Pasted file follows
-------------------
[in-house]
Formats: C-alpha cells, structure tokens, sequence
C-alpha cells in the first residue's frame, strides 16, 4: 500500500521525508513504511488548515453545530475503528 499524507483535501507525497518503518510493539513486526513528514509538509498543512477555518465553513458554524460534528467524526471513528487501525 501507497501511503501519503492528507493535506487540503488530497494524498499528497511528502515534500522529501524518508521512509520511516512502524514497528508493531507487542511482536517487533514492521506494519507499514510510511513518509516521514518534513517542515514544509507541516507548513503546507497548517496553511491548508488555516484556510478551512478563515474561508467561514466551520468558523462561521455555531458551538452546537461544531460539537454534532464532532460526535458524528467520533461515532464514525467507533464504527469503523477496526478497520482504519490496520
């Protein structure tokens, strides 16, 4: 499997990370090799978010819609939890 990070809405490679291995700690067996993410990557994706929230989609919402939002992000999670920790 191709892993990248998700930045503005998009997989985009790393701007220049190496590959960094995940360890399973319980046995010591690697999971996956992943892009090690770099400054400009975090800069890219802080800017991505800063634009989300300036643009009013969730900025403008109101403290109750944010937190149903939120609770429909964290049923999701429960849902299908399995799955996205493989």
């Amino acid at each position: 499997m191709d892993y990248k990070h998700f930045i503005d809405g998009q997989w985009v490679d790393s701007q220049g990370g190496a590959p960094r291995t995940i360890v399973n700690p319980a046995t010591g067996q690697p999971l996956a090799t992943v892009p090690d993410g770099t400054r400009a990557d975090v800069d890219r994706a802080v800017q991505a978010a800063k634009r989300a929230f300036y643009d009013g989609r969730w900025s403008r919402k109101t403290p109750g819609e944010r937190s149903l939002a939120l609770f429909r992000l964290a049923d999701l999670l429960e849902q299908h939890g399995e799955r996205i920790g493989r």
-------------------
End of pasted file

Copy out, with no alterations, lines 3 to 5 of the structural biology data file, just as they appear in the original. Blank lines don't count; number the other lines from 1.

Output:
C-alpha cells in the first residue's frame, strides 16, 4: 500500500521525508513504511488548515453545530475503528 499524507483535501507525497518503518510493539513486526513528514509538509498543512477555518465553513458554524460534528467524526471513528487501525 501507497501511503501519503492528507493535506487540503488530497494524498499528497511528502515534500522529501524518508521512509520511516512502524514497528508493531507487542511482536517487533514492521506494519507499514510510511513518509516521514518534513517542515514544509507541516507548513503546507497548517496553511491548508488555516484556510478551512478563515474561508467561514466551520468558523462561521455555531458551538452546537461544531460539537454534532464532532460526535458524528467520533461515532464514525467507533464504527469503523477496526478497520482504519490496520
């Protein structure tokens, strides 16, 4: 499997990370090799978010819609939890 990070809405490679291995700690067996993410990557994706929230989609919402939002992000999670920790 191709892993990248998700930045503005998009997989985009790393701007220049190496590959960094995940360890399973319980046995010591690697999971996956992943892009090690770099400054400009975090800069890219802080800017991505800063634009989300300036643009009013969730900025403008109101403290109750944010937190149903939120609770429909964290049923999701429960849902299908399995799955996205493989």
């Amino acid at each position: 499997m191709d892993y990248k990070h998700f930045i503005d809405g998009q997989w985009v490679d790393s701007q220049g990370g190496a590959p960094r291995t995940i360890v399973n700690p319980a046995t010591g067996q690697p999971l996956a090799t992943v892009p090690d993410g770099t400054r400009a990557d975090v800069d890219r994706a802080v800017q991505a978010a800063k634009r989300a929230f300036y643009d009013g989609r969730w900025s403008r919402k109101t403290p109750g819609e944010r937190s149903l939002a939120l609770f429909r992000l964290a049923d999701l999670l429960e849902q299908h939890g399995e799955r996205i920790g493989r």